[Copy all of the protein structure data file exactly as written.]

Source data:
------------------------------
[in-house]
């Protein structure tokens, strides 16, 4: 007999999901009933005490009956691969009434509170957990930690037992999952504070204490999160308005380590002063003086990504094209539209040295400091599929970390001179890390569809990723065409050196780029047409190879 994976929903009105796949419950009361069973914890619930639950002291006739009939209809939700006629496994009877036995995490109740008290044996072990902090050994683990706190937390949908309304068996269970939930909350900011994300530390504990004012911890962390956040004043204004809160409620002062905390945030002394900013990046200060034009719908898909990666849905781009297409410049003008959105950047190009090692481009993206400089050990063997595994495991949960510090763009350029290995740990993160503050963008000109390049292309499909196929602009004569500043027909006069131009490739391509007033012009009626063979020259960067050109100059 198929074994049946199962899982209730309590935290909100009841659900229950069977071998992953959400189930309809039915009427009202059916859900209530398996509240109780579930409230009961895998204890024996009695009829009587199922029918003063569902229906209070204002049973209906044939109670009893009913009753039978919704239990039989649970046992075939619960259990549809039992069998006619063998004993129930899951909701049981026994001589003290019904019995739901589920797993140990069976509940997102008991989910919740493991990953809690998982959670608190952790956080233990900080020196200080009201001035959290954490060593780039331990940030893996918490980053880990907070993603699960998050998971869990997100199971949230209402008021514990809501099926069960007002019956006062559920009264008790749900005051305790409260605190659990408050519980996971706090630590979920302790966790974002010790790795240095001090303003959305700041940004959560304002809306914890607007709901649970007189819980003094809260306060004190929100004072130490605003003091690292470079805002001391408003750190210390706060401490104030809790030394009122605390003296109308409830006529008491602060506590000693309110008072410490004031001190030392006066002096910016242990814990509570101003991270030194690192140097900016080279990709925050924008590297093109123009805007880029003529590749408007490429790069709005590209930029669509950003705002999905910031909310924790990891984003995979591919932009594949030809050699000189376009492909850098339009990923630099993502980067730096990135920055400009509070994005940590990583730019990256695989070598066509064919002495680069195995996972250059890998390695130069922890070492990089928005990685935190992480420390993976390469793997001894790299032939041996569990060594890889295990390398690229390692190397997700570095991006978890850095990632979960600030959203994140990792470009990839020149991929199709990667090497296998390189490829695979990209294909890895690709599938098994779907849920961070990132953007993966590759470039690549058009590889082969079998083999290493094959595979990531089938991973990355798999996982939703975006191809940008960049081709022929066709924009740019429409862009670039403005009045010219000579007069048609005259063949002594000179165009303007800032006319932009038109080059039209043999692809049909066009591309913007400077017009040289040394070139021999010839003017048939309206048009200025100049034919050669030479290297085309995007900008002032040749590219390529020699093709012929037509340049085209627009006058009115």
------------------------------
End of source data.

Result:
[in-house]
């Protein structure tokens, strides 16, 4: 007999999901009933005490009956691969009434509170957990930690037992999952504070204490999160308005380590002063003086990504094209539209040295400091599929970390001179890390569809990723065409050196780029047409190879 994976929903009105796949419950009361069973914890619930639950002291006739009939209809939700006629496994009877036995995490109740008290044996072990902090050994683990706190937390949908309304068996269970939930909350900011994300530390504990004012911890962390956040004043204004809160409620002062905390945030002394900013990046200060034009719908898909990666849905781009297409410049003008959105950047190009090692481009993206400089050990063997595994495991949960510090763009350029290995740990993160503050963008000109390049292309499909196929602009004569500043027909006069131009490739391509007033012009009626063979020259960067050109100059 198929074994049946199962899982209730309590935290909100009841659900229950069977071998992953959400189930309809039915009427009202059916859900209530398996509240109780579930409230009961895998204890024996009695009829009587199922029918003063569902229906209070204002049973209906044939109670009893009913009753039978919704239990039989649970046992075939619960259990549809039992069998006619063998004993129930899951909701049981026994001589003290019904019995739901589920797993140990069976509940997102008991989910919740493991990953809690998982959670608190952790956080233990900080020196200080009201001035959290954490060593780039331990940030893996918490980053880990907070993603699960998050998971869990997100199971949230209402008021514990809501099926069960007002019956006062559920009264008790749900005051305790409260605190659990408050519980996971706090630590979920302790966790974002010790790795240095001090303003959305700041940004959560304002809306914890607007709901649970007189819980003094809260306060004190929100004072130490605003003091690292470079805002001391408003750190210390706060401490104030809790030394009122605390003296109308409830006529008491602060506590000693309110008072410490004031001190030392006066002096910016242990814990509570101003991270030194690192140097900016080279990709925050924008590297093109123009805007880029003529590749408007490429790069709005590209930029669509950003705002999905910031909310924790990891984003995979591919932009594949030809050699000189376009492909850098339009990923630099993502980067730096990135920055400009509070994005940590990583730019990256695989070598066509064919002495680069195995996972250059890998390695130069922890070492990089928005990685935190992480420390993976390469793997001894790299032939041996569990060594890889295990390398690229390692190397997700570095991006978890850095990632979960600030959203994140990792470009990839020149991929199709990667090497296998390189490829695979990209294909890895690709599938098994779907849920961070990132953007993966590759470039690549058009590889082969079998083999290493094959595979990531089938991973990355798999996982939703975006191809940008960049081709022929066709924009740019429409862009670039403005009045010219000579007069048609005259063949002594000179165009303007800032006319932009038109080059039209043999692809049909066009591309913007400077017009040289040394070139021999010839003017048939309206048009200025100049034919050669030479290297085309995007900008002032040749590219390529020699093709012929037509340049085209627009006058009115």